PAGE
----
Monthly Archives: October 2012
6 Steps to Enable Your Sales Team to Sell with Insight
Unless you’ve been living under a rock for the past few years, it should come as no surprise to you that buyer behavior has changed dramatically. I’ve come across a number of well-written research documents, such as Base One’s “2012 Buyersphere” report and Forbes Insight’s “The Rise of the Digital C-Suite” study, that highlight how this is playing out in the marketplace. Simply put, buyers are more educated, better prepared, and further along in their buying process when they engage sellers.
Dear Challenger: Sincerely yours, Willy Loman
In their article, The End of the Solution Sale, Matthew Dixon, Brent Adamson, and Nicholas Toman explain that there is no longer a need for salespeople to uncover customers’ needs because customers define solutions for themselves. They propose that salespeople “altogether change how they sell;” for example, deliver a teaching pitch that enlightens customers and tells them what they need and what they should do. The authors assure us with their research that this is how the new breed of successful salespeople win.
As a subscriber and reader of the Richardson Sales Excellence Blog, we would like to invite you to attend the upcoming SellingPower Marketing & Sales 2.0 Conference in San Francisco on October 22-23, 2012.
Predicting Success in Sales Roles – Lessons from Moneyball
This post in an excerpt from the Chally Group’s white paper “Challenging the SEC’s Challenger Selling Model,” by Howard P. Stevens, Chairman, Chally Group Worldwide.
What makes a salesperson successful? Is it charisma? Product or industry knowledge? Experience? Tenacity? Ability to “challenge” customers?
If you’re going to improve your business, it’s not enough to know that some people are successful — you need to know specifically what has the greatest (and least) impact on success so that you can apply that when managing talent among your sales force. Simply guessing or relying on generalizations based on “Survey Monkey” research leaves too much room for risk.
Success in sales roles is predicted based on the presence of the salesperson’s capacity to deliver specific skills, abilities, and competencies associated with the requirements of a very well-defined sales role. Even within the same sales organization, a strength in one sales team could be immaterial in another if their roles and targets are different.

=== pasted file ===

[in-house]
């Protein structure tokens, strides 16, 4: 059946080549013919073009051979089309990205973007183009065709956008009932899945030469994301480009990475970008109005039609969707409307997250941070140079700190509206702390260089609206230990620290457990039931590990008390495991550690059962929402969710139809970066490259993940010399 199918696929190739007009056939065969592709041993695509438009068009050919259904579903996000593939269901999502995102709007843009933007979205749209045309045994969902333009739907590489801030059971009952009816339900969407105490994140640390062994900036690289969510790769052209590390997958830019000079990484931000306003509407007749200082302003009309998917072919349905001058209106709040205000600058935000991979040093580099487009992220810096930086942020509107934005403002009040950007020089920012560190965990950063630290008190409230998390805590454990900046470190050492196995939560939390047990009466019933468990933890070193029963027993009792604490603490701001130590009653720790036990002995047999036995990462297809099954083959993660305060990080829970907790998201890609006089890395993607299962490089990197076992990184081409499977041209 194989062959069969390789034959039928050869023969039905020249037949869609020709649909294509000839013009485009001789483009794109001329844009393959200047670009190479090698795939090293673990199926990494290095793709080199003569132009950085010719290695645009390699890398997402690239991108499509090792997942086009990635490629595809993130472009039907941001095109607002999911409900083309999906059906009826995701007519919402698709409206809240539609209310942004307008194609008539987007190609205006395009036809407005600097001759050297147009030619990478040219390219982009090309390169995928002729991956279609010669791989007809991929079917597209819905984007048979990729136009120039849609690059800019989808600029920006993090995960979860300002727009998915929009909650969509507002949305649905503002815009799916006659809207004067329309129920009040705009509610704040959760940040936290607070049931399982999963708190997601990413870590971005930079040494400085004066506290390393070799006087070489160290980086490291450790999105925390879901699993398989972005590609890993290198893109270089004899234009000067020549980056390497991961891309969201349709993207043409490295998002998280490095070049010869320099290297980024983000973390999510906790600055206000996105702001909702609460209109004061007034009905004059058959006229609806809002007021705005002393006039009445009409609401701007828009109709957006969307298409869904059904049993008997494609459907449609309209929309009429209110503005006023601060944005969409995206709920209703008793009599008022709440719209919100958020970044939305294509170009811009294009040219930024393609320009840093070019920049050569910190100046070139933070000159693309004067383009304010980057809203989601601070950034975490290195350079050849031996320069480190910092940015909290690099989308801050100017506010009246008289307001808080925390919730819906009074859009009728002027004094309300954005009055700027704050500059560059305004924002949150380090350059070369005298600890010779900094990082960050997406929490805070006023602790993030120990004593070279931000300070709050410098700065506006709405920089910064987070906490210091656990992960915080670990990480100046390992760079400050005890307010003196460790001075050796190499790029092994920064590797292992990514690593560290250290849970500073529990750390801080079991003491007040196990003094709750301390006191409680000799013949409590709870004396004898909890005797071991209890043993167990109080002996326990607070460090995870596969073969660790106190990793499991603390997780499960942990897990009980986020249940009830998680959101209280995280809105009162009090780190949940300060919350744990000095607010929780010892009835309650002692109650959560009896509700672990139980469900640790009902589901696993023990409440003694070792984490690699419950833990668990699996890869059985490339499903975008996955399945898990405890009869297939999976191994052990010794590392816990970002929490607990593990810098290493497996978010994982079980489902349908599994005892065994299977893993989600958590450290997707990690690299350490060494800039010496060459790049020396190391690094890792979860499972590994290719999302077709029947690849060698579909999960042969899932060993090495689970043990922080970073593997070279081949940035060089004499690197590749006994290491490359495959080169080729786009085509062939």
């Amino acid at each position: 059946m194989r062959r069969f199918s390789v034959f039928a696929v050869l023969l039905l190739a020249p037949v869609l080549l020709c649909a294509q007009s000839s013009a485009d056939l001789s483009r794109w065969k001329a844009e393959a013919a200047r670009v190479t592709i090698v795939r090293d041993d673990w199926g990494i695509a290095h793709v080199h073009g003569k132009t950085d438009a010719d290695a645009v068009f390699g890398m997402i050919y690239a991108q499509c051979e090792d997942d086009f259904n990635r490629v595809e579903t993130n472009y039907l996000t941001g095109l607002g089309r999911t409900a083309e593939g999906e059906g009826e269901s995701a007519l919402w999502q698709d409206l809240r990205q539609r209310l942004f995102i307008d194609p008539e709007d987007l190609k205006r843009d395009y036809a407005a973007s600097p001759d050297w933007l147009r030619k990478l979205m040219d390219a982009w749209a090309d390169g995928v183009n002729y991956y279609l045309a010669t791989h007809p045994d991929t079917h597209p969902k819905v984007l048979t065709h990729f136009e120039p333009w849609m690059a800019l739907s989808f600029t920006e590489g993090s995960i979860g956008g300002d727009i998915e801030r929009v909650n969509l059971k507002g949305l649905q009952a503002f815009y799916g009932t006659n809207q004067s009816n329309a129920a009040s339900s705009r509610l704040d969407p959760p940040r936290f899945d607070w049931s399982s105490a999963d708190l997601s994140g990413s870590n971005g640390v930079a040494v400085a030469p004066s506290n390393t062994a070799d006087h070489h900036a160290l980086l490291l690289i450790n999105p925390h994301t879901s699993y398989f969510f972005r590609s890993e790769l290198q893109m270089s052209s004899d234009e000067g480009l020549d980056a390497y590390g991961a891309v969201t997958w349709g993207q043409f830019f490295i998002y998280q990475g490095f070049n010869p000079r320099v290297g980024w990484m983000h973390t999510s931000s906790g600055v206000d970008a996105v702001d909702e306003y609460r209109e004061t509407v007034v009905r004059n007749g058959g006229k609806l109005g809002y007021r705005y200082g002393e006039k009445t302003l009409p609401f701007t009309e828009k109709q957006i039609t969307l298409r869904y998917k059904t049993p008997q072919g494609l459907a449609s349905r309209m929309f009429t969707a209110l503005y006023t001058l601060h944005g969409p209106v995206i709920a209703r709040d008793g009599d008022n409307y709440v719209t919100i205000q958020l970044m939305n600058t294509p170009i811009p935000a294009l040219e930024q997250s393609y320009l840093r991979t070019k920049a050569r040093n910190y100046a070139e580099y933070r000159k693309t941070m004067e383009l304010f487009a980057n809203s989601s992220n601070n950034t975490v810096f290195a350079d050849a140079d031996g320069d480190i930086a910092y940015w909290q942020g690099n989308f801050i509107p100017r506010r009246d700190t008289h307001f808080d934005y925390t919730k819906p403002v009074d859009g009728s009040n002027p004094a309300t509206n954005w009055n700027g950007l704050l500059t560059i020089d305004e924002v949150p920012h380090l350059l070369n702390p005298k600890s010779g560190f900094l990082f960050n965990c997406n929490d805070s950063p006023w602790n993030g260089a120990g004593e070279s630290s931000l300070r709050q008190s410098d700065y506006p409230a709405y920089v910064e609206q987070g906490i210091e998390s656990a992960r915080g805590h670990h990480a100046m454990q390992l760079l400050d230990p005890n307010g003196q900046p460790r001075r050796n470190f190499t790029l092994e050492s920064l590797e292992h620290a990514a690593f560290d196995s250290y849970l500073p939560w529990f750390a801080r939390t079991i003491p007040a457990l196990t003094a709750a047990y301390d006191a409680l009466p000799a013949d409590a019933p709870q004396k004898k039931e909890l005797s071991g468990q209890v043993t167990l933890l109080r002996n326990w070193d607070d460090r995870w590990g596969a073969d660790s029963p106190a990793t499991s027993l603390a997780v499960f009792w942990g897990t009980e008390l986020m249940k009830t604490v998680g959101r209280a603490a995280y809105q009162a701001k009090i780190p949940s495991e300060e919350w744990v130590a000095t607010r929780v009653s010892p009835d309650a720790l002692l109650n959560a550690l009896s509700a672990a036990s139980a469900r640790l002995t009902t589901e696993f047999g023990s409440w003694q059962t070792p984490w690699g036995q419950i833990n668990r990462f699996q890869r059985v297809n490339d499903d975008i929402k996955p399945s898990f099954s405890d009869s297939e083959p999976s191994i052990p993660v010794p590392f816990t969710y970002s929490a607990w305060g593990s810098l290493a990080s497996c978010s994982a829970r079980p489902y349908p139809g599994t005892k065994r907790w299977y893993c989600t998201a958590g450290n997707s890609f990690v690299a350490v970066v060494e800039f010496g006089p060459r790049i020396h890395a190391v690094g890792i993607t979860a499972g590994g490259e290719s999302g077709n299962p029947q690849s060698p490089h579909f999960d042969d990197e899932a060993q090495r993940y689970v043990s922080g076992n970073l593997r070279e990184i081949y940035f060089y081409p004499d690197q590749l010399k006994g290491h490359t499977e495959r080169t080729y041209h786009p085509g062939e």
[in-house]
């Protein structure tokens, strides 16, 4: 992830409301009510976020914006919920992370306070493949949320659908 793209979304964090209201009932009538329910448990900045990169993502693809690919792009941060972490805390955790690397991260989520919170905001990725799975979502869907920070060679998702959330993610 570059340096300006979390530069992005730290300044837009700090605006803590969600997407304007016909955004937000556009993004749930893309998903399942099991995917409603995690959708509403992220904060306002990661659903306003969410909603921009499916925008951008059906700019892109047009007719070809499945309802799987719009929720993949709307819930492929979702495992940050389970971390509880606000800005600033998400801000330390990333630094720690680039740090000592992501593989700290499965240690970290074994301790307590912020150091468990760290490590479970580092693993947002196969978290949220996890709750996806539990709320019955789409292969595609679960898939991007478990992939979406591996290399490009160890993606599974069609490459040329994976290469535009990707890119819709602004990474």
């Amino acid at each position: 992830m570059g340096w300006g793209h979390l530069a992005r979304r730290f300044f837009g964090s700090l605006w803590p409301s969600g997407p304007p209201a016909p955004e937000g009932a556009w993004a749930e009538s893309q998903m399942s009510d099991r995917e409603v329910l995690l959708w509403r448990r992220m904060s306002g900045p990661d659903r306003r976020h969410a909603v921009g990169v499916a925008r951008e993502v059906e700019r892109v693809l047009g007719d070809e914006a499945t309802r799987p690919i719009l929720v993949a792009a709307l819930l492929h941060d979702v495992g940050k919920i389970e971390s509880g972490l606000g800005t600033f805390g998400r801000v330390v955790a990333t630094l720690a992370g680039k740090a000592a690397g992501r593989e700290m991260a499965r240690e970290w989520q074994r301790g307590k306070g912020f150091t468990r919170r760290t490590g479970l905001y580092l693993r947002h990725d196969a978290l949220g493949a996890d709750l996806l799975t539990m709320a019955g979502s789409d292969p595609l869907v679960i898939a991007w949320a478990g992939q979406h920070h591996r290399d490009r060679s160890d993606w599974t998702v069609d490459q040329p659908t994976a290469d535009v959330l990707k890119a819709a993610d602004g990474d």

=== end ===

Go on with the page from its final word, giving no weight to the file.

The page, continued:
The best-selling book Moneyball presents a valuable lesson for sales organizations regarding effective talent management. Billy Beane, the GM of the Oakland A’s, knew the traditional metrics for selecting players wouldn’t cut it. Scouts had long employed subjective, nonquantitative measures like, as one of the scouts put it, “he has an ugly girlfriend, and that means no confidence.” He evaluated his players and potential trades using specific dispassionate metrics rather » Continue Reading.
Apologies with No Ifs, Ands, or Buts Ring Truest
Tim Cook’s apology for the failure of its Maps software was nearly perfect. It is hard for any leader to acknowledge a mistake, especially for a company such as Apple that has set the highest expectations among its camp of followers. We all slip up, and apologies don’t always come easy. I think Tim Cook’s letter, baring one problem, got it right:
Richardson Clients Win Gold and Silver in Brandon Hall Excellence Awards – Consultative selling skills and systematic approach to sales coaching and change leadership proven to help companies execute sales strategy and drive business outcomes
Richardson clients took top honors in the 2012 Brandon Hall annual Excellence in Awards for Learning, Talent Management, and Sales and Marketing. The awards included:
Gold, Best Model of a Growth Focused Organization — Cox Media Gold, Best Program for Sales Training and Performance — Experian Silver, Best Sales Leadership Development Program — Cummins